MAQMA is a quantitative assay that utilizes matrix-assisted laser desorption/ionization (MALDI) time of flight (TOF) mass spectrometry (MS) and base-specific cleavage to interrogate DNA methylation patterns in sodium-bisulfite converted DNA (37). Primers used for MAQMA analysis are shown in Supplemental Table 1. Sodium bisulfite conversions were accomplished using the EZ DNA methylation kit (Zymo Research, Orange, CA), and DNA methylation analysis was performed using the MassARRAY system and EpiTYPER software (Sequenom, San Diego, CA). Assay controls included DNA from disease-free mouse whole blood (Clontech, Cat.# 6650-1) as unmethylated control, this same DNA methylated to completion in vitro using SssI CpG methylase (New England Biolabs, Beverly, MA) as methylated control, and a 50:50 mix of the unmethylated and methylated control DNAs.
The TRAMP-C2 cell line and its in vitro cultivation conditions were described previously (38). Briefly, cells were grown in DMEM media with 10% FBS, 5 ug/ml insulin, 50 units/ml pen-strep, 2 mM L-glutamine, and 10−8 M DHT. Cells were treated with 5-aza-2’-deoxycytidine (decitabine) (Sigma, St. Louis, MO) dissolved in PBS and/or Trichostatin A (TSA) (Sigma) solubilized in DMSO. Cells were treated with 1.0 μM decitabine on day 0 and day 2. On day 4, cells were treated with 600 nM TSA or DMSO control. Cells were harvested on day 5. For TSA-only treatments, cells were treated with 600 nM TSA and harvested one-day (24 hours) post treatment. RNAs were extracted and qRT-PCR analyses for Gst gene expression were performed as described above.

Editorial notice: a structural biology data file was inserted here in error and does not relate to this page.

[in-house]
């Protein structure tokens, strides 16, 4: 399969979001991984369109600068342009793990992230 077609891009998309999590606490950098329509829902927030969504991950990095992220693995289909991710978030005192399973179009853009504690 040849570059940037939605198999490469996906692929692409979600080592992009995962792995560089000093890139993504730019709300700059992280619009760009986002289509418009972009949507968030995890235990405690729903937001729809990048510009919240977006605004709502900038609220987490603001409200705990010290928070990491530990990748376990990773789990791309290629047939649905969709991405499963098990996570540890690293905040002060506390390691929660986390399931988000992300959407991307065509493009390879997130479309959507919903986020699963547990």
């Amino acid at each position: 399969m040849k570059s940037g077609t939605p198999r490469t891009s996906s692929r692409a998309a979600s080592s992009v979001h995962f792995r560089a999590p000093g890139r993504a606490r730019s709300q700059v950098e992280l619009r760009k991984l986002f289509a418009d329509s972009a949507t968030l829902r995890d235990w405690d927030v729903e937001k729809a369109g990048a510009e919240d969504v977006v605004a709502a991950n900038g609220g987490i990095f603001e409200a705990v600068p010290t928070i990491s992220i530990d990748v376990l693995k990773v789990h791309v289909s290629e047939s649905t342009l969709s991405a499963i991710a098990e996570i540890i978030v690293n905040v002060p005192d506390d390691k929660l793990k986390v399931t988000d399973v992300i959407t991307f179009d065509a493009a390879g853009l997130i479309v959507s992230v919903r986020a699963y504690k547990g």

We initially sought to determine the expression patterns of various Gst genes at the mRNA level in normal murine prostate and TRAMP tumors. Of note, a recent study reported that Gst-M genes are downregulated in TRAMP (39), but the expression levels of other Gst family members in TRAMP are unknown, as are the level of expression of different Gst genes in normal murine prostate. To address these questions, we developed quantitative real time RT-PCR (qRT-PCR) assays to measure the expression of five Gst genes: GstA4, GstK1, GstM1, GstO1, and GstP1 (Supplemental Table 1). We chose to focus on these five Gst genes because GSTP1 silencing is well established in human prostate cancer (12), and a recent microarray study indicated potentially reduced expression of these particular Gst genes in T-antigen induced murine tumors ((40) and K.K. Deeb, personal communication). The tissues under study included 15 primary and 15 metastatic tumors from TRAMP animals as well as 15 normal prostates from strain-matched WT animals (Table 1). For the metastatic tumors, we utilized five samples each from kidney, liver, and lymph node metastases (Table 1). For all parameters measured in this study, we obtained virtually identical results for the three different metastatic sites (data not shown), thus these data are combined together into one group in the graphs presented below.